I learned about the gallant, ill-fated British Major Patrick Ferguson who lost his life and Loyalist army atop that Carolina Mountain (large knob, really) called King’s back in the fall of 1780. Ferguson is buried there beneath a stone cairn, possibly along with his mistress who also fell that day. He had two, both called Virginia, but it’s believed one mistress made her escape on a horse by betraying his whereabouts to the advancing Patriots. I guess she figured better him than her and he was probably going down anyway…
Speaking of which, I discovered the hardy, sometimes downright mean, Overmountain men of Scots heritage didn’t take kindly to Ferguson’s warning that they desist from rebellion or he’d bring fire and sword upon them and hang all their leaders, all these ‘enemies of the King!’
‘Book title,’ I said to self. And Enemy of the King sounds much cooler than The Patriot. So I began what came to be my version of that famous book/film, though I’d started my novel before it even came out.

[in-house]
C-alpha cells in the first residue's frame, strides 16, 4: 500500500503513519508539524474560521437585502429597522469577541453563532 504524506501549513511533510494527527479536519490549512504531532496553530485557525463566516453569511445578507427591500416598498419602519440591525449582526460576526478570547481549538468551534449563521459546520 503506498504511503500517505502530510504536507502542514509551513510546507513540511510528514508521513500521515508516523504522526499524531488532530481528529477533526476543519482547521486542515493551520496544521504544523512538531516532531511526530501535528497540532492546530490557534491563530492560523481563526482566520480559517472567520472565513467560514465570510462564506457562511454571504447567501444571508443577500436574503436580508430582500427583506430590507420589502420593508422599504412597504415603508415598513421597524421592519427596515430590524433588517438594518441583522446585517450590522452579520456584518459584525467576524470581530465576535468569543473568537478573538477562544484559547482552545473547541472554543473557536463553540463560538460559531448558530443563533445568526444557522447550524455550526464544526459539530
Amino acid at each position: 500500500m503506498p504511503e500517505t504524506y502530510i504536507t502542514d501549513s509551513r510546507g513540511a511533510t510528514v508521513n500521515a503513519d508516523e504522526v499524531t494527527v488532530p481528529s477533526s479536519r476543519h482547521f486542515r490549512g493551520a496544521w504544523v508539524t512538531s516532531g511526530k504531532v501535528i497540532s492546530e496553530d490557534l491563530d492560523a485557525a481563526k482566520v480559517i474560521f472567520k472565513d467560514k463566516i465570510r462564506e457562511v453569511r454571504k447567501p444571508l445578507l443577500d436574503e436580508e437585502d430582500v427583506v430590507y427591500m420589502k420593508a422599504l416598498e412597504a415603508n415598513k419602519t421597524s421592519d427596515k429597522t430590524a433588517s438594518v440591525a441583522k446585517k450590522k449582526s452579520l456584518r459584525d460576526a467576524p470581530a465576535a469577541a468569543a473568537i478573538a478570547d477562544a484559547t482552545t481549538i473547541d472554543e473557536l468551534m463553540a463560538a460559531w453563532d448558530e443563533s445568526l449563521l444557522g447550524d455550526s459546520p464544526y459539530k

Years of research went into the high drama and romance of the Revolution. I don’t regret a moment and am seeking like-minded persons to share in this passion with me. That has an unfortunate e-Harmony ring to it.
But I digress, (often). Needless to say, the Battle of Kings Mountain, a mega conflict that altered the course of a nation, plays a prominent role in this fast-paced Historical Romance. And, being drawn to mysterious old homes and the notion that those who’ve gone before us aren’t always gone, I included a ghost. (British officer)
I also suspect my ancestors are speaking to me, as I have a colonial forebear named Jeremiah Jordan and discovered an early Meriwether in the family. Not to mention a British general whose grandson was fighting with George Washington. My journey back through time gathered intrigue, and I wondered how the people who lived through anything as all-consuming as the American Revolution ever got their lives back to normal. The ripples from that enormous upheaval are still flowing out in concentric circles. They’ve certainly encompassed me, and now I’m at work on the sequel.